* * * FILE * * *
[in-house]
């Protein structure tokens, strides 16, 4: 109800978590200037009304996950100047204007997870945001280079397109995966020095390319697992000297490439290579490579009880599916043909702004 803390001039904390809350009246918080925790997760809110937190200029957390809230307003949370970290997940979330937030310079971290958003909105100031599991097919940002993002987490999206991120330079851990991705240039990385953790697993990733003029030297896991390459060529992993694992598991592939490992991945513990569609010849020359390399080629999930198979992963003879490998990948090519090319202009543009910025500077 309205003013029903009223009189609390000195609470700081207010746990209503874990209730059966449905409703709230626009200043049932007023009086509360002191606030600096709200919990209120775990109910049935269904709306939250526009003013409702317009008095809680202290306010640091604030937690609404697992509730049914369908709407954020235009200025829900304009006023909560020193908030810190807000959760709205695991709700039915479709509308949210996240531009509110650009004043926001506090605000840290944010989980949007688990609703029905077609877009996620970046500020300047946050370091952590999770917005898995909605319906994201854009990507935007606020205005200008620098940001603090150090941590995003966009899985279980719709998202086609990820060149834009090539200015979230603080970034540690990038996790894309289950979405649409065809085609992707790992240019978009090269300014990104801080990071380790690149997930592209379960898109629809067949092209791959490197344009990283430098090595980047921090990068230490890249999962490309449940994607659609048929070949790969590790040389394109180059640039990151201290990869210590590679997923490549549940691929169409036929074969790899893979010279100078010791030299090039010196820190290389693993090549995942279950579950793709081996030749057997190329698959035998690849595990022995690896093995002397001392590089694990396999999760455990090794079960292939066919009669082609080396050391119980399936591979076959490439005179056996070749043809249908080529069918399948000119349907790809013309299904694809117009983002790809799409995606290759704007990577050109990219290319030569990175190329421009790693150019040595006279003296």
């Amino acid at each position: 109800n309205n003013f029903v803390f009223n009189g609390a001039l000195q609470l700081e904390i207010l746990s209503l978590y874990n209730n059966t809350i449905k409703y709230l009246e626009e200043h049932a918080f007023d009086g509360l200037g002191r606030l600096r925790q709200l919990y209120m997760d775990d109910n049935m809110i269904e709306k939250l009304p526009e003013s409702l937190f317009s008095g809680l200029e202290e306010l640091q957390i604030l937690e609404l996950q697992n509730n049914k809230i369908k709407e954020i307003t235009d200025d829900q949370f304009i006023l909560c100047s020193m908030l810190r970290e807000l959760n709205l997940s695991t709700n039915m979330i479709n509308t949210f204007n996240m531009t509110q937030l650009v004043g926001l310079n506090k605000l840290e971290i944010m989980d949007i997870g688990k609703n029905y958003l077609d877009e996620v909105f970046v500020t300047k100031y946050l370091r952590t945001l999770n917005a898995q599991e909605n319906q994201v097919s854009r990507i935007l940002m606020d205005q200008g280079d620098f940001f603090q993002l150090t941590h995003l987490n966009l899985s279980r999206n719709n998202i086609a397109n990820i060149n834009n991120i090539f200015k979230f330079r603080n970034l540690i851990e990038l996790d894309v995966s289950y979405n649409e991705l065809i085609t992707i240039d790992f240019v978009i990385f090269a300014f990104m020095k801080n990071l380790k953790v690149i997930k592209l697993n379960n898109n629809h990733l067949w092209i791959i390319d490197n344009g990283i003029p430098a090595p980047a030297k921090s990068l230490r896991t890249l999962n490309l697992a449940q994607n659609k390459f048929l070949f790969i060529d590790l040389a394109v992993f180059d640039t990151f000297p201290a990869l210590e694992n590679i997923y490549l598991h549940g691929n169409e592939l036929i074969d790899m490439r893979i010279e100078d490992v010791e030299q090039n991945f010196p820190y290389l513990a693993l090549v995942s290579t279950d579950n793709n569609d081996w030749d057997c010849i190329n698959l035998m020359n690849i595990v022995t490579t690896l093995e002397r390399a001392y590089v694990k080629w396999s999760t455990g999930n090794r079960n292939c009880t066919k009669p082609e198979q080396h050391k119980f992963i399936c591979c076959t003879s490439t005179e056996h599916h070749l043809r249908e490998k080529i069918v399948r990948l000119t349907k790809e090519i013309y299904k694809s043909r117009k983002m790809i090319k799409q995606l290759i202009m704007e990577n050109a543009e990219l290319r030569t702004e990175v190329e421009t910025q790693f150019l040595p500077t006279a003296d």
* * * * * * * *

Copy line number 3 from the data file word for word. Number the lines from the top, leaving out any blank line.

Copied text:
């Amino acid at each position: 109800n309205n003013f029903v803390f009223n009189g609390a001039l000195q609470l700081e904390i207010l746990s209503l978590y874990n209730n059966t809350i449905k409703y709230l009246e626009e200043h049932a918080f007023d009086g509360l200037g002191r606030l600096r925790q709200l919990y209120m997760d775990d109910n049935m809110i269904e709306k939250l009304p526009e003013s409702l937190f317009s008095g809680l200029e202290e306010l640091q957390i604030l937690e609404l996950q697992n509730n049914k809230i369908k709407e954020i307003t235009d200025d829900q949370f304009i006023l909560c100047s020193m908030l810190r970290e807000l959760n709205l997940s695991t709700n039915m979330i479709n509308t949210f204007n996240m531009t509110q937030l650009v004043g926001l310079n506090k605000l840290e971290i944010m989980d949007i997870g688990k609703n029905y958003l077609d877009e996620v909105f970046v500020t300047k100031y946050l370091r952590t945001l999770n917005a898995q599991e909605n319906q994201v097919s854009r990507i935007l940002m606020d205005q200008g280079d620098f940001f603090q993002l150090t941590h995003l987490n966009l899985s279980r999206n719709n998202i086609a397109n990820i060149n834009n991120i090539f200015k979230f330079r603080n970034l540690i851990e990038l996790d894309v995966s289950y979405n649409e991705l065809i085609t992707i240039d790992f240019v978009i990385f090269a300014f990104m020095k801080n990071l380790k953790v690149i997930k592209l697993n379960n898109n629809h990733l067949w092209i791959i390319d490197n344009g990283i003029p430098a090595p980047a030297k921090s990068l230490r896991t890249l999962n490309l697992a449940q994607n659609k390459f048929l070949f790969i060529d590790l040389a394109v992993f180059d640039t990151f000297p201290a990869l210590e694992n590679i997923y490549l598991h549940g691929n169409e592939l036929i074969d790899m490439r893979i010279e100078d490992v010791e030299q090039n991945f010196p820190y290389l513990a693993l090549v995942s290579t279950d579950n793709n569609d081996w030749d057997c010849i190329n698959l035998m020359n690849i595990v022995t490579t690896l093995e002397r390399a001392y590089v694990k080629w396999s999760t455990g999930n090794r079960n292939c009880t066919k009669p082609e198979q080396h050391k119980f992963i399936c591979c076959t003879s490439t005179e056996h599916h070749l043809r249908e490998k080529i069918v399948r990948l000119t349907k790809e090519i013309y299904k694809s043909r117009k983002m790809i090319k799409q995606l290759i202009m704007e990577n050109a543009e990219l290319r030569t702004e990175v190329e421009t910025q790693f150019l040595p500077t006279a003296d």